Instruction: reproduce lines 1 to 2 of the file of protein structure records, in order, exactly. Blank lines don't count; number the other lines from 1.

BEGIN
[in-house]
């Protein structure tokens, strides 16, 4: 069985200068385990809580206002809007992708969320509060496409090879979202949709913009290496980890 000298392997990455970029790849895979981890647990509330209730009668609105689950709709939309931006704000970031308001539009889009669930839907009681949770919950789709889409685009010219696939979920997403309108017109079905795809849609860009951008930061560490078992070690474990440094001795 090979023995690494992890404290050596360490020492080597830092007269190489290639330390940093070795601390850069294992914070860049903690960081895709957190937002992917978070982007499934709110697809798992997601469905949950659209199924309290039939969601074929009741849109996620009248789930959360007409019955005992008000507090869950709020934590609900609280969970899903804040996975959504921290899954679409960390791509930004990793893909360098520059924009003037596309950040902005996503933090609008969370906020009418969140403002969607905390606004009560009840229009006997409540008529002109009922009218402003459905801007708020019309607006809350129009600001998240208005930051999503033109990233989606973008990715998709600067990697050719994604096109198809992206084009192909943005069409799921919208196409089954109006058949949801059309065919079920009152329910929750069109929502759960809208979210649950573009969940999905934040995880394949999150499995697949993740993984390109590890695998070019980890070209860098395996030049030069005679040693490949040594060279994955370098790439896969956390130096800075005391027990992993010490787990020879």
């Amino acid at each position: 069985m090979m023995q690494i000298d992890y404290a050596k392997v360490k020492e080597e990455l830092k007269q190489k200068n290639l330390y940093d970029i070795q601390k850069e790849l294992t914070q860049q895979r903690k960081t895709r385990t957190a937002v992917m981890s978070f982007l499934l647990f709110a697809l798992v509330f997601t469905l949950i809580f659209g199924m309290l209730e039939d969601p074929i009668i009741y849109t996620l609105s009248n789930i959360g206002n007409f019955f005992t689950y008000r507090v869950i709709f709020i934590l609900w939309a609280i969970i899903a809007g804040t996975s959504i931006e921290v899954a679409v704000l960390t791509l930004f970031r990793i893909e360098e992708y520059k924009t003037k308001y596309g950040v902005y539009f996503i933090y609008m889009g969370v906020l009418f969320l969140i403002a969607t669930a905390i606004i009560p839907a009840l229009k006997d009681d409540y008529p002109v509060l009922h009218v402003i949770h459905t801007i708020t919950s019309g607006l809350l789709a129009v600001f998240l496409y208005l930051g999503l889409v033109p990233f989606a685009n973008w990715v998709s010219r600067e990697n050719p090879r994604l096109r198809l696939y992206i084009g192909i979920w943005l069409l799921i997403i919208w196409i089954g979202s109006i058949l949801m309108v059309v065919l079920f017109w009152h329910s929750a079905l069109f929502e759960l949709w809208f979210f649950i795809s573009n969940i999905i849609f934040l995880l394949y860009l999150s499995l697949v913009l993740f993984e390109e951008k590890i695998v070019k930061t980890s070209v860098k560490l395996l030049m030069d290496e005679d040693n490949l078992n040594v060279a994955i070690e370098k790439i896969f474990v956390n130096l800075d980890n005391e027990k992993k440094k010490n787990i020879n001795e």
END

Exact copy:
[in-house]
């Protein structure tokens, strides 16, 4: 069985200068385990809580206002809007992708969320509060496409090879979202949709913009290496980890 000298392997990455970029790849895979981890647990509330209730009668609105689950709709939309931006704000970031308001539009889009669930839907009681949770919950789709889409685009010219696939979920997403309108017109079905795809849609860009951008930061560490078992070690474990440094001795 090979023995690494992890404290050596360490020492080597830092007269190489290639330390940093070795601390850069294992914070860049903690960081895709957190937002992917978070982007499934709110697809798992997601469905949950659209199924309290039939969601074929009741849109996620009248789930959360007409019955005992008000507090869950709020934590609900609280969970899903804040996975959504921290899954679409960390791509930004990793893909360098520059924009003037596309950040902005996503933090609008969370906020009418969140403002969607905390606004009560009840229009006997409540008529002109009922009218402003459905801007708020019309607006809350129009600001998240208005930051999503033109990233989606973008990715998709600067990697050719994604096109198809992206084009192909943005069409799921919208196409089954109006058949949801059309065919079920009152329910929750069109929502759960809208979210649950573009969940999905934040995880394949999150499995697949993740993984390109590890695998070019980890070209860098395996030049030069005679040693490949040594060279994955370098790439896969956390130096800075005391027990992993010490787990020879």